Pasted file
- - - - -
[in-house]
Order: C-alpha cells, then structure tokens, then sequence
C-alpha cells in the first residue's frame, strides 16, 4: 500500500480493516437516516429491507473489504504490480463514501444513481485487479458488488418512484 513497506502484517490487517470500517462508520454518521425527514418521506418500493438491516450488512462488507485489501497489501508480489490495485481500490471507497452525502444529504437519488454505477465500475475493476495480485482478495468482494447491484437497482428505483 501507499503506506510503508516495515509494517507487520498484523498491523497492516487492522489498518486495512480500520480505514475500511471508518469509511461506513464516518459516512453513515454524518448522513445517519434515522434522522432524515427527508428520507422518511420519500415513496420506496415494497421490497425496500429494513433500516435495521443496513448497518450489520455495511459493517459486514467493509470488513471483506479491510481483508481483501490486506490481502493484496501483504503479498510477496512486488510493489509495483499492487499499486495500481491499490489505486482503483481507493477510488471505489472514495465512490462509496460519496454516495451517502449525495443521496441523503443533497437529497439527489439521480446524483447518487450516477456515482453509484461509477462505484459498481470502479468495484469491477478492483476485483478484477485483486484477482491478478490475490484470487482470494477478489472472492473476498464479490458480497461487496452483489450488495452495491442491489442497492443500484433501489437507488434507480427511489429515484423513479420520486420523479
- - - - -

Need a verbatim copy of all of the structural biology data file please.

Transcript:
[in-house]
Order: C-alpha cells, then structure tokens, then sequence
C-alpha cells in the first residue's frame, strides 16, 4: 500500500480493516437516516429491507473489504504490480463514501444513481485487479458488488418512484 513497506502484517490487517470500517462508520454518521425527514418521506418500493438491516450488512462488507485489501497489501508480489490495485481500490471507497452525502444529504437519488454505477465500475475493476495480485482478495468482494447491484437497482428505483 501507499503506506510503508516495515509494517507487520498484523498491523497492516487492522489498518486495512480500520480505514475500511471508518469509511461506513464516518459516512453513515454524518448522513445517519434515522434522522432524515427527508428520507422518511420519500415513496420506496415494497421490497425496500429494513433500516435495521443496513448497518450489520455495511459493517459486514467493509470488513471483506479491510481483508481483501490486506490481502493484496501483504503479498510477496512486488510493489509495483499492487499499486495500481491499490489505486482503483481507493477510488471505489472514495465512490462509496460519496454516495451517502449525495443521496441523503443533497437529497439527489439521480446524483447518487450516477456515482453509484461509477462505484459498481470502479468495484469491477478492483476485483478484477485483486484477482491478478490475490484470487482470494477478489472472492473476498464479490458480497461487496452483489450488495452495491442491489442497492443500484433501489437507488434507480427511489429515484423513479420520486420523479